But the reality of who benefits seems to relate directly to the type of gig work one does and how much of it one performs: According to a JPMorgan Chase Institute study, from 2013 to 2017, gig-worker earnings fell by 53 percent in the transportation sector but grew by 69 percent in the leasing sector. Thus, if you’re driving, you’re likely worse off than you were five years ago. But if you’re renting an apartment, you’re faring much better.
Meanwhile, it’s somewhat unclear how many people the gig economy really serves. Government agencies can’t even agree on “who” a gig worker is: The Bureau of Labor Statistics recently declared a slight decline over 12 years in gig economy workers to 10 percent of the workforce, while the Federal Reserve says contractors compose closer to 30 percent, the difference being whether gig work is primary or supplemental income, which again, isn’t easy to measure. Even Alan Krueger and Lawrence Katz, the two economists who published a widely cited study in 2016 on the gig economy, recently walked back their conclusions that the gig economy was growing rapidly.
Growing or not, it’s clear though that politicians are not keen to fund the social costs of these new business models; more likely, they will force tech companies to unravel the problems themselves. In December, New York officials enacted a guaranteed minimum wage for ride-hailing drivers of $17.22 per hour. Neither the UBERians nor the UBIans applauded. That may be because it’s increasingly clear what most people want: a traditional relationship with their employer. Silicon Valley would be wise to heed the signs — as well as the literal signage — now popping up on streets. Last year, when striking workers picketed outside many Marriott hotels in San Francisco, they held up signs that said, “One job should be enough.”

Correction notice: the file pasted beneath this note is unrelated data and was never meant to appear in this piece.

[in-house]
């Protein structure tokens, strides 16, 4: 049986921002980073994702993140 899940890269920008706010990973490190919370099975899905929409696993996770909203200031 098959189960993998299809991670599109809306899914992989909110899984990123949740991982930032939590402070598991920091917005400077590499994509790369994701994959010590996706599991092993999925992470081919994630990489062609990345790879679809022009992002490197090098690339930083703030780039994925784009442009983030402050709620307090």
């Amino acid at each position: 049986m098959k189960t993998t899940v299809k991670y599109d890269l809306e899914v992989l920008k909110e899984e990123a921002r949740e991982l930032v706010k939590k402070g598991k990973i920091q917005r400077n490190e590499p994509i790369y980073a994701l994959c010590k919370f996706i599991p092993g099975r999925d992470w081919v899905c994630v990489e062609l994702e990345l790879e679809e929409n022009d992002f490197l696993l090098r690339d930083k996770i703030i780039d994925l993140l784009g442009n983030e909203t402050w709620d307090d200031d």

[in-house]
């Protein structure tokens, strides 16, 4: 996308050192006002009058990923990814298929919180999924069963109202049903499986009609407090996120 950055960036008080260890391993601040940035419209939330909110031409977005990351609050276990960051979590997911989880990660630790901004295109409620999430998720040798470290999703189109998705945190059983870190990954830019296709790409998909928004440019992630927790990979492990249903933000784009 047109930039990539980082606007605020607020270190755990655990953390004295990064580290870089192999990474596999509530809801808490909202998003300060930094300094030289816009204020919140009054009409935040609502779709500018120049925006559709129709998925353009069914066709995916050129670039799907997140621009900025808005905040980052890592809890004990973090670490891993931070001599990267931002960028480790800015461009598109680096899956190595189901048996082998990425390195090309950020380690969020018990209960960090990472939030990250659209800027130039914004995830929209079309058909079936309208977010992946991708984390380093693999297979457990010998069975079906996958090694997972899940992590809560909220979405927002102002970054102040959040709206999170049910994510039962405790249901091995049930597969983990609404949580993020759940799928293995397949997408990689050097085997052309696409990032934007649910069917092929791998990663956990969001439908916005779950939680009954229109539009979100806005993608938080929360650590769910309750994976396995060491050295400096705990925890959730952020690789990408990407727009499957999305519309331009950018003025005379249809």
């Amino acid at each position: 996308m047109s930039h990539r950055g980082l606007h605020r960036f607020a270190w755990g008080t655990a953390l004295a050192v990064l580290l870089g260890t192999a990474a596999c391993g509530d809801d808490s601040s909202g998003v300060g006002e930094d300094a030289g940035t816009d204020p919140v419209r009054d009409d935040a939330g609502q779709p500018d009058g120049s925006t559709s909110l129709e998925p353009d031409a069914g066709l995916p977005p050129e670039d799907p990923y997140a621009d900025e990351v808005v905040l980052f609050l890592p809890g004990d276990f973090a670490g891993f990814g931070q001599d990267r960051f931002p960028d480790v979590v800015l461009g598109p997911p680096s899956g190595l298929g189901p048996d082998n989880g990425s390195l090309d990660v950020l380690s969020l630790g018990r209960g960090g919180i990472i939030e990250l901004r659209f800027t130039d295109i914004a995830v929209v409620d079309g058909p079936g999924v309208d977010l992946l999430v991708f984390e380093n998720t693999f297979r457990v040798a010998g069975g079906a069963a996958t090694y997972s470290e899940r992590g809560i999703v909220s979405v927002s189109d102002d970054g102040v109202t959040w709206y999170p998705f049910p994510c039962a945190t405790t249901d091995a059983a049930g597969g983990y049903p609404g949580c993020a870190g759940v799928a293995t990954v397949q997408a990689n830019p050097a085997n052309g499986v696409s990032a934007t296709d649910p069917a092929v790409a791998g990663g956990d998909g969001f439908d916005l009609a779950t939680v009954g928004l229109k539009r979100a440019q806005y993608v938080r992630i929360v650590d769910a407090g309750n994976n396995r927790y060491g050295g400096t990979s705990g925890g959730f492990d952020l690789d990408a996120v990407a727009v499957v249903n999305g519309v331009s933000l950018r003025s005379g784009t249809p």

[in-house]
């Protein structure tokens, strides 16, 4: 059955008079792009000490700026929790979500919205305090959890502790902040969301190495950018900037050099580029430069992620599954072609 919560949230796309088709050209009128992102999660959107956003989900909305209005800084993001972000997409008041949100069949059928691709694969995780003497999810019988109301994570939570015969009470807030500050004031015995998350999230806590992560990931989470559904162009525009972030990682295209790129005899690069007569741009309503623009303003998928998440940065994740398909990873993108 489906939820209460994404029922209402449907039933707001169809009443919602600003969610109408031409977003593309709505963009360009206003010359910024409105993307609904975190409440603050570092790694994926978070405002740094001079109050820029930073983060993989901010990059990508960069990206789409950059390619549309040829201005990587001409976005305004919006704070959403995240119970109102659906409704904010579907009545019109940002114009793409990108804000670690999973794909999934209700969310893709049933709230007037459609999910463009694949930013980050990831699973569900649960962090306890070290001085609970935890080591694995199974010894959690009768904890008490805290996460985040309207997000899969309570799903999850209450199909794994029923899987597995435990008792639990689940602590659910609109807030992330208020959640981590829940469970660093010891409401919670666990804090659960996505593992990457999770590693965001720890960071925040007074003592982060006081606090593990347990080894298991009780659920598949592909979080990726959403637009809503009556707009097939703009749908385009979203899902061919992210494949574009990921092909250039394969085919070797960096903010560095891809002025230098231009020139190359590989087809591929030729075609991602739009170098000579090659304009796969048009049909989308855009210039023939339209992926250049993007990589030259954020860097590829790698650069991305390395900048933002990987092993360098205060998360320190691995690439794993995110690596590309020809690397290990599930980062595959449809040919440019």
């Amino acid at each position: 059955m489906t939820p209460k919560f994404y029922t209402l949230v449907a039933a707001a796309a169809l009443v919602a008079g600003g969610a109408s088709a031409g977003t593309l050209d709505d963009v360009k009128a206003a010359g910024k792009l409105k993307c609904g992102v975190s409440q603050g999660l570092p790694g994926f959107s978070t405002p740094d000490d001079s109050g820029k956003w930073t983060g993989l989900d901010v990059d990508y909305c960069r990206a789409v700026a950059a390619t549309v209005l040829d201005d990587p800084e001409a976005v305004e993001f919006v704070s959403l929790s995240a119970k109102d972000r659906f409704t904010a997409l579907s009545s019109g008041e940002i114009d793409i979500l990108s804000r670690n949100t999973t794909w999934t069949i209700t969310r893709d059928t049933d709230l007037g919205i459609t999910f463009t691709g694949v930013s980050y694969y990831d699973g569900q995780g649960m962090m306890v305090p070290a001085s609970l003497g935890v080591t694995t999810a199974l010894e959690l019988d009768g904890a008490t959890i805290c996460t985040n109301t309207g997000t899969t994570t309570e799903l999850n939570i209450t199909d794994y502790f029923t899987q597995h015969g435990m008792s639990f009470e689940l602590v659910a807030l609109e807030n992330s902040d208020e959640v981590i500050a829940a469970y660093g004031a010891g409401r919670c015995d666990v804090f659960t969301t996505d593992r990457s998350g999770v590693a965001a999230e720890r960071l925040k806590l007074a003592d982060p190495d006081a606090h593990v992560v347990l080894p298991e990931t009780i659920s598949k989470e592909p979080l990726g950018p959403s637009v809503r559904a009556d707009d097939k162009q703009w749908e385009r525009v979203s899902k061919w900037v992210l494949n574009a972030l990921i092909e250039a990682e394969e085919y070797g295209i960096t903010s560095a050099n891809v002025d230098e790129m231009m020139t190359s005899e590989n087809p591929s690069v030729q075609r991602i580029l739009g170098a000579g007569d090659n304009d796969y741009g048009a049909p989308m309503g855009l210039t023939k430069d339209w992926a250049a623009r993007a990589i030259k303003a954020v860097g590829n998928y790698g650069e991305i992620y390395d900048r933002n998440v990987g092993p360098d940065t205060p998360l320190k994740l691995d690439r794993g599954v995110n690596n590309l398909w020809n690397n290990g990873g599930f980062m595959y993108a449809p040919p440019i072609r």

While the future may mean choosing no job or many, many of us are still with Aristotle, craving that weekend nap.